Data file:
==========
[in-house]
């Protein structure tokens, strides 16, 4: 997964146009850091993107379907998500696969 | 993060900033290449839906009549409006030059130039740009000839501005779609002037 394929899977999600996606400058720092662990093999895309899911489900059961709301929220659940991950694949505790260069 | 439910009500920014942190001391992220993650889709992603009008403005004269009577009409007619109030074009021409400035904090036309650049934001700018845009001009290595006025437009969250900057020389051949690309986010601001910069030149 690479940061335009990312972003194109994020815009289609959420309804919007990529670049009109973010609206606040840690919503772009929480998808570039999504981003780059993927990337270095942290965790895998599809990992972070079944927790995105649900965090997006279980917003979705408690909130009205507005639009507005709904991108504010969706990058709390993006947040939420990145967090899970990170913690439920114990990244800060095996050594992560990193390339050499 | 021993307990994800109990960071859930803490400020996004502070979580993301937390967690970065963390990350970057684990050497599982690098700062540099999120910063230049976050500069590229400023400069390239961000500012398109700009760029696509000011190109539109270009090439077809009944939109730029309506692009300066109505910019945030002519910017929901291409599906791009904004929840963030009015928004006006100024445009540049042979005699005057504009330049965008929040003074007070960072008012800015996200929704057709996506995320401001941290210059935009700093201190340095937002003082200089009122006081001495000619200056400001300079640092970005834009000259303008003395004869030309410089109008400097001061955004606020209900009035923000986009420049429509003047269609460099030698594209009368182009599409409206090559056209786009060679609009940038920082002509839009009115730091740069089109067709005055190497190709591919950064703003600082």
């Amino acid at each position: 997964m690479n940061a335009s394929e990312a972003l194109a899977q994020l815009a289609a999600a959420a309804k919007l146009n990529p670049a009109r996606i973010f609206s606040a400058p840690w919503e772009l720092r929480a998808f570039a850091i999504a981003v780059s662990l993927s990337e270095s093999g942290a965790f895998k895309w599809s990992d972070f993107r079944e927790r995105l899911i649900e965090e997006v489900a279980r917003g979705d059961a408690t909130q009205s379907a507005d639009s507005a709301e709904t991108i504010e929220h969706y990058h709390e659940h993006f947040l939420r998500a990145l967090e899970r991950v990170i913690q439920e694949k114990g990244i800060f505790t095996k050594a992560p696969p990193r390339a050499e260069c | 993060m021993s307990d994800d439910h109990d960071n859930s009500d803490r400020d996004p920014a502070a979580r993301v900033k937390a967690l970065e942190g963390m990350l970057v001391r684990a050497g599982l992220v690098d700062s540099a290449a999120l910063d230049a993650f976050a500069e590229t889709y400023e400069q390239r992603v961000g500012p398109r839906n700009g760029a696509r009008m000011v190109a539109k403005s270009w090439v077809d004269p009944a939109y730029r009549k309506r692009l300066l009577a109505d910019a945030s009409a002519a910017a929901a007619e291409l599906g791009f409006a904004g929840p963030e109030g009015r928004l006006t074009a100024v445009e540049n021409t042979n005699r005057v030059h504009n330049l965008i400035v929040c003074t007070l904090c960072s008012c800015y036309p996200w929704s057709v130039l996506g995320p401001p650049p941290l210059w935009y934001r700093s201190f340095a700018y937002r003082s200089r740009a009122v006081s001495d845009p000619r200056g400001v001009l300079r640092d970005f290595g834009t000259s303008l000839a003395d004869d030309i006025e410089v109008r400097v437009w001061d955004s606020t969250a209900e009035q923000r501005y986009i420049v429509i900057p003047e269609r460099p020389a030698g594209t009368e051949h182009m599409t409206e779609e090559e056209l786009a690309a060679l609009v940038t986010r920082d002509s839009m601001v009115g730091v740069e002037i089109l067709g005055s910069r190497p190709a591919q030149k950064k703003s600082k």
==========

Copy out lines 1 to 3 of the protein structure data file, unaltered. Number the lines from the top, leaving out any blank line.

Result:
[in-house]
């Protein structure tokens, strides 16, 4: 997964146009850091993107379907998500696969 | 993060900033290449839906009549409006030059130039740009000839501005779609002037 394929899977999600996606400058720092662990093999895309899911489900059961709301929220659940991950694949505790260069 | 439910009500920014942190001391992220993650889709992603009008403005004269009577009409007619109030074009021409400035904090036309650049934001700018845009001009290595006025437009969250900057020389051949690309986010601001910069030149 690479940061335009990312972003194109994020815009289609959420309804919007990529670049009109973010609206606040840690919503772009929480998808570039999504981003780059993927990337270095942290965790895998599809990992972070079944927790995105649900965090997006279980917003979705408690909130009205507005639009507005709904991108504010969706990058709390993006947040939420990145967090899970990170913690439920114990990244800060095996050594992560990193390339050499 | 021993307990994800109990960071859930803490400020996004502070979580993301937390967690970065963390990350970057684990050497599982690098700062540099999120910063230049976050500069590229400023400069390239961000500012398109700009760029696509000011190109539109270009090439077809009944939109730029309506692009300066109505910019945030002519910017929901291409599906791009904004929840963030009015928004006006100024445009540049042979005699005057504009330049965008929040003074007070960072008012800015996200929704057709996506995320401001941290210059935009700093201190340095937002003082200089009122006081001495000619200056400001300079640092970005834009000259303008003395004869030309410089109008400097001061955004606020209900009035923000986009420049429509003047269609460099030698594209009368182009599409409206090559056209786009060679609009940038920082002509839009009115730091740069089109067709005055190497190709591919950064703003600082």
């Amino acid at each position: 997964m690479n940061a335009s394929e990312a972003l194109a899977q994020l815009a289609a999600a959420a309804k919007l146009n990529p670049a009109r996606i973010f609206s606040a400058p840690w919503e772009l720092r929480a998808f570039a850091i999504a981003v780059s662990l993927s990337e270095s093999g942290a965790f895998k895309w599809s990992d972070f993107r079944e927790r995105l899911i649900e965090e997006v489900a279980r917003g979705d059961a408690t909130q009205s379907a507005d639009s507005a709301e709904t991108i504010e929220h969706y990058h709390e659940h993006f947040l939420r998500a990145l967090e899970r991950v990170i913690q439920e694949k114990g990244i800060f505790t095996k050594a992560p696969p990193r390339a050499e260069c | 993060m021993s307990d994800d439910h109990d960071n859930s009500d803490r400020d996004p920014a502070a979580r993301v900033k937390a967690l970065e942190g963390m990350l970057v001391r684990a050497g599982l992220v690098d700062s540099a290449a999120l910063d230049a993650f976050a500069e590229t889709y400023e400069q390239r992603v961000g500012p398109r839906n700009g760029a696509r009008m000011v190109a539109k403005s270009w090439v077809d004269p009944a939109y730029r009549k309506r692009l300066l009577a109505d910019a945030s009409a002519a910017a929901a007619e291409l599906g791009f409006a904004g929840p963030e109030g009015r928004l006006t074009a100024v445009e540049n021409t042979n005699r005057v030059h504009n330049l965008i400035v929040c003074t007070l904090c960072s008012c800015y036309p996200w929704s057709v130039l996506g995320p401001p650049p941290l210059w935009y934001r700093s201190f340095a700018y937002r003082s200089r740009a009122v006081s001495d845009p000619r200056g400001v001009l300079r640092d970005f290595g834009t000259s303008l000839a003395d004869d030309i006025e410089v109008r400097v437009w001061d955004s606020t969250a209900e009035q923000r501005y986009i420049v429509i900057p003047e269609r460099p020389a030698g594209t009368e051949h182009m599409t409206e779609e090559e056209l786009a690309a060679l609009v940038t986010r920082d002509s839009m601001v009115g730091v740069e002037i089109l067709g005055s910069r190497p190709a591919q030149k950064k703003s600082k």